Subject Lines: A Little Art, A Little Science

A great marketing or appeal email without a killer subject line is like a Marvel movie without Robert Downey Jr, or a Terminator movie without Arnie.

They might be awesome… but is anyone going to see them? 

It’s obvious that subject line copywriting is one of the most important skills in the trade. And with a little bit of art and a little bit of science, anyone can write subject lines that sound like *click*.

Here are 6 ideas to help you get started:

1. Remove personalisation, <Insert First Name>!

(Or get smarter with it)

The age of personalised subject lines is coming to an end. 5-10 years ago, throwing the customer’s name in a subject line was a given – it worked, according to science.

But we’re getting smarter.

Including name fields in a subject line may as well be the same as holding up a sign saying: “This email is from a company, not a real person!!!”

It’s not to say personalisation doesn’t have its place, but you should either get smart with it (include name fields more creatively than throwing it at the start or end) – or remove it entirely.

Name fields are still great in preview text, but it’s time to start removing personalisation from your email subject lines if you haven’t already.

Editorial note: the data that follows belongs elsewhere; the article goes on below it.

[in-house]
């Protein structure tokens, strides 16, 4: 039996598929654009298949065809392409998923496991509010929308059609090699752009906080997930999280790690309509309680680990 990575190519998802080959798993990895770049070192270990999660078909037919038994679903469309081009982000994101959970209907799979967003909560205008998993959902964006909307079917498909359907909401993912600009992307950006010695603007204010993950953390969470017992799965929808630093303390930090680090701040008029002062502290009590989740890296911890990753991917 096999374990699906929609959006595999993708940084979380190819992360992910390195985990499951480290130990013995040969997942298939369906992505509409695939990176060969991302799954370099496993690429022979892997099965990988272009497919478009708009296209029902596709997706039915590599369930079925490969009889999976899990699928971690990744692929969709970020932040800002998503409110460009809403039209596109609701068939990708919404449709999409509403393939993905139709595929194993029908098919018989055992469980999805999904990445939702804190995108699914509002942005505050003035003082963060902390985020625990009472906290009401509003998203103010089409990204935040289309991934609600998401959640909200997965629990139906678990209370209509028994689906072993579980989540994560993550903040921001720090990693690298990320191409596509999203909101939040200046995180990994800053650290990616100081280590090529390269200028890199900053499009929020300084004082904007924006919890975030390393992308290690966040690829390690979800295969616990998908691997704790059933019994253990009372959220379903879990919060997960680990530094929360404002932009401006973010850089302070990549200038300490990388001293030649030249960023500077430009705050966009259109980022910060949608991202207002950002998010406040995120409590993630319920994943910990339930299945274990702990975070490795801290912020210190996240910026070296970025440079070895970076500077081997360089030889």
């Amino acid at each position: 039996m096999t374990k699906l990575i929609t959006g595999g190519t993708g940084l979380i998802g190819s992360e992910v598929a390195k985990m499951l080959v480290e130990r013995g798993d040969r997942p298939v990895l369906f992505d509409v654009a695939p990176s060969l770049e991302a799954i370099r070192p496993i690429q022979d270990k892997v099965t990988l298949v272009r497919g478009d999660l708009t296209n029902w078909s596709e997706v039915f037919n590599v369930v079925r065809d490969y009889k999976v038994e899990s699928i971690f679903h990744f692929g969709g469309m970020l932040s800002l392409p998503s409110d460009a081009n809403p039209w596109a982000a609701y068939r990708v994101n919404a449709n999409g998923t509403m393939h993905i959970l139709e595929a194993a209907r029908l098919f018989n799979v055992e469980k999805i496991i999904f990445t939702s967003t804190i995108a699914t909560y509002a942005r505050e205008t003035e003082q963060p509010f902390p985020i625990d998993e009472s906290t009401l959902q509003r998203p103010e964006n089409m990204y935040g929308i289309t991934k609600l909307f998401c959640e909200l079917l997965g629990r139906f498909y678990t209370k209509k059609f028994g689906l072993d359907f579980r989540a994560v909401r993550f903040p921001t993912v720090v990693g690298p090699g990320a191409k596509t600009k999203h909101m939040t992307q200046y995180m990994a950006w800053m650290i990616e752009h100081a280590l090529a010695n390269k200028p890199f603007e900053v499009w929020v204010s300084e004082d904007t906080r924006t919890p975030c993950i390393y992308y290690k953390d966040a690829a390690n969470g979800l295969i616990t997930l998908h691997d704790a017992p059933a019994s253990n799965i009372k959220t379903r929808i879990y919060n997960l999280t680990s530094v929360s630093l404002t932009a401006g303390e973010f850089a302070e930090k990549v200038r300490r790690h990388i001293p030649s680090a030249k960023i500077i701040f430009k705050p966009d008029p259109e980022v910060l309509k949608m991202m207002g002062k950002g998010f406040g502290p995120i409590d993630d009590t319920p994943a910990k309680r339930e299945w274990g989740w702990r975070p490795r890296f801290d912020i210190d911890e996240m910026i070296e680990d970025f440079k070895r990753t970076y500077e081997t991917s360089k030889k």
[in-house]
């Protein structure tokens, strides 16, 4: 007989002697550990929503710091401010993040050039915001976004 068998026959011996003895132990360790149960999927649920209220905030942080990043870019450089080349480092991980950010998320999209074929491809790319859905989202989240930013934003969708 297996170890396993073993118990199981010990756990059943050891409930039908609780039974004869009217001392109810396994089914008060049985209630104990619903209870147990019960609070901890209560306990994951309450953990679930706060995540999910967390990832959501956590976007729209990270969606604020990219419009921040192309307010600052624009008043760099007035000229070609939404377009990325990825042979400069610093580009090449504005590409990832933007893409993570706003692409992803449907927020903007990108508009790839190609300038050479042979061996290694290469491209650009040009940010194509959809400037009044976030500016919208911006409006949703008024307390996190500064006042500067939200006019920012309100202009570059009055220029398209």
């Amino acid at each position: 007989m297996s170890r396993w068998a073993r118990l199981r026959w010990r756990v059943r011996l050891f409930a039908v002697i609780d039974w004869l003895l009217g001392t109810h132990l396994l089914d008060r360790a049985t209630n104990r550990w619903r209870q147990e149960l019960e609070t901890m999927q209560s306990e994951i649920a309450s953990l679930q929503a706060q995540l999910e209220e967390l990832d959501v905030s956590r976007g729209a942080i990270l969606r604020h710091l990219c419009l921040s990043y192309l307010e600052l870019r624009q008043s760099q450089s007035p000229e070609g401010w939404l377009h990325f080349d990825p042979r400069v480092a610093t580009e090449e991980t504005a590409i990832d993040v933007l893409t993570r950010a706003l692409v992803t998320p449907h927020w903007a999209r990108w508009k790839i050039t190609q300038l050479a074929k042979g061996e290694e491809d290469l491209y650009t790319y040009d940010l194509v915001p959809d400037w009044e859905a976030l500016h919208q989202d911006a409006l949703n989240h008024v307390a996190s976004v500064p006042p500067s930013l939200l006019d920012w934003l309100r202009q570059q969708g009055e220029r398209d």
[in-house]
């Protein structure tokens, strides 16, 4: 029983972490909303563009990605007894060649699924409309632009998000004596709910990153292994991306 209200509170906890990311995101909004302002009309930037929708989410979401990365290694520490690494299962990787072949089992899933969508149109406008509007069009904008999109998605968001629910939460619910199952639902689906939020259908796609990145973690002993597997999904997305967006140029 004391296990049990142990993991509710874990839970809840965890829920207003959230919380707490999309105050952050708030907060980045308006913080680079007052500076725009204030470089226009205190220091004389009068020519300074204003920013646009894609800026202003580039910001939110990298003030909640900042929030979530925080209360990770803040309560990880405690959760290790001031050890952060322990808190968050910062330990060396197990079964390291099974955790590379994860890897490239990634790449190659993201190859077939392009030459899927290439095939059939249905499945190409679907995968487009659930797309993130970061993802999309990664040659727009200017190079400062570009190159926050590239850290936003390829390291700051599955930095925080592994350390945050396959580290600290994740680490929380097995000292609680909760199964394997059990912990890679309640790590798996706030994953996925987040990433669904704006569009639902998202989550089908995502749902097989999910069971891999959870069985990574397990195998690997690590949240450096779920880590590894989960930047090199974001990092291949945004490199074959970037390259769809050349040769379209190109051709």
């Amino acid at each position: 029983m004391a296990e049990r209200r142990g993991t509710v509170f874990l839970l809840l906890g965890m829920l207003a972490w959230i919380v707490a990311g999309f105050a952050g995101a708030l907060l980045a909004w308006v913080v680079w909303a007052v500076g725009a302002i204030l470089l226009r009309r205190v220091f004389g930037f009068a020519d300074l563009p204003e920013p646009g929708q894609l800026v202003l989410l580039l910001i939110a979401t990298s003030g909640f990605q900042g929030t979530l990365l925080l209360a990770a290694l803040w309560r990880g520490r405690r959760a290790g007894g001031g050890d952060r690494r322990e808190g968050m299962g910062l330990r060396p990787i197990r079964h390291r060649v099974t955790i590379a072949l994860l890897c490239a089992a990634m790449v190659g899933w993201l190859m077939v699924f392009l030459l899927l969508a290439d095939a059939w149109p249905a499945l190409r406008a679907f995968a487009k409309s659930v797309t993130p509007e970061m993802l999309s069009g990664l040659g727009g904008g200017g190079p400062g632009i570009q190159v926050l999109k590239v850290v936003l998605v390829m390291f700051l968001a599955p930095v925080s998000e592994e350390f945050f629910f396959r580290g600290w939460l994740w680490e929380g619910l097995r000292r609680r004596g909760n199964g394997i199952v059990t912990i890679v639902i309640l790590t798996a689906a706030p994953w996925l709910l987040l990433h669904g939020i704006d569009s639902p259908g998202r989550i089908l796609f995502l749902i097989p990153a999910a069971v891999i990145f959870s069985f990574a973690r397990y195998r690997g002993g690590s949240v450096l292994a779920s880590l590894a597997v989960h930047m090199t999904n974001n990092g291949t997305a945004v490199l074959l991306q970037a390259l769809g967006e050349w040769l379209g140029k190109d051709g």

Examples

Perfect for the one and only <First Name> <Last Name>!

Someone told me <First Name> was looking for this…

Happy Birthday Dear <First Name>!

2. Ask questions

Turning a statement into a question is a great way to freshen up subject lines?

(Why… yes it is!)

Questions by nature demand a response. Ask the right question and your audience will be clicking through to either find out the answer or provide it themselves.

And they’re a great trick to use if you’ve got a subject line already, but it’s a little bland. Just change the grammar slightly and you’ve got yourself an intriguing subject line that invites action.

Examples

Instead of: Our BIGGEST sale of the year!

Go with: Is THIS our biggest yet?

Instead of: Exclusive sale starts TODAY

Go with: Wait… the sale is EXCLUSIVE?

3. Go short. Go long.

There’s no right answer when it comes to subject line length… so try things out at either end of the spectrum and see what works!

One word is NOT too short. And 10 words is NOT too long. Although, we wouldn’t recommend going much longer (or shorter) than either end.

Picking one-word subject lines can be tricky… and even if they don’t quite make sense, that’s ok. All you’re trying to do is get people to click through!

On the other hand, going long with your subject line is a bit of an art. The common advice is to not go beyond the cut-off point of around 60 characters, but sometimes it can be intriguing when you can’t quite read the end of a sentence.

Don’t spend all your time at either end of the short-long spectrum, but don’t restrict your creativity either!

Examples

Jealous?

No. Way. 🫢

It all started back in 1983, when we launched the greatest sale EVER. Until…

<First Name>, we think history’s been leading up to this moment. You see this?

4. Be vague – bait clicks but don’t clickbait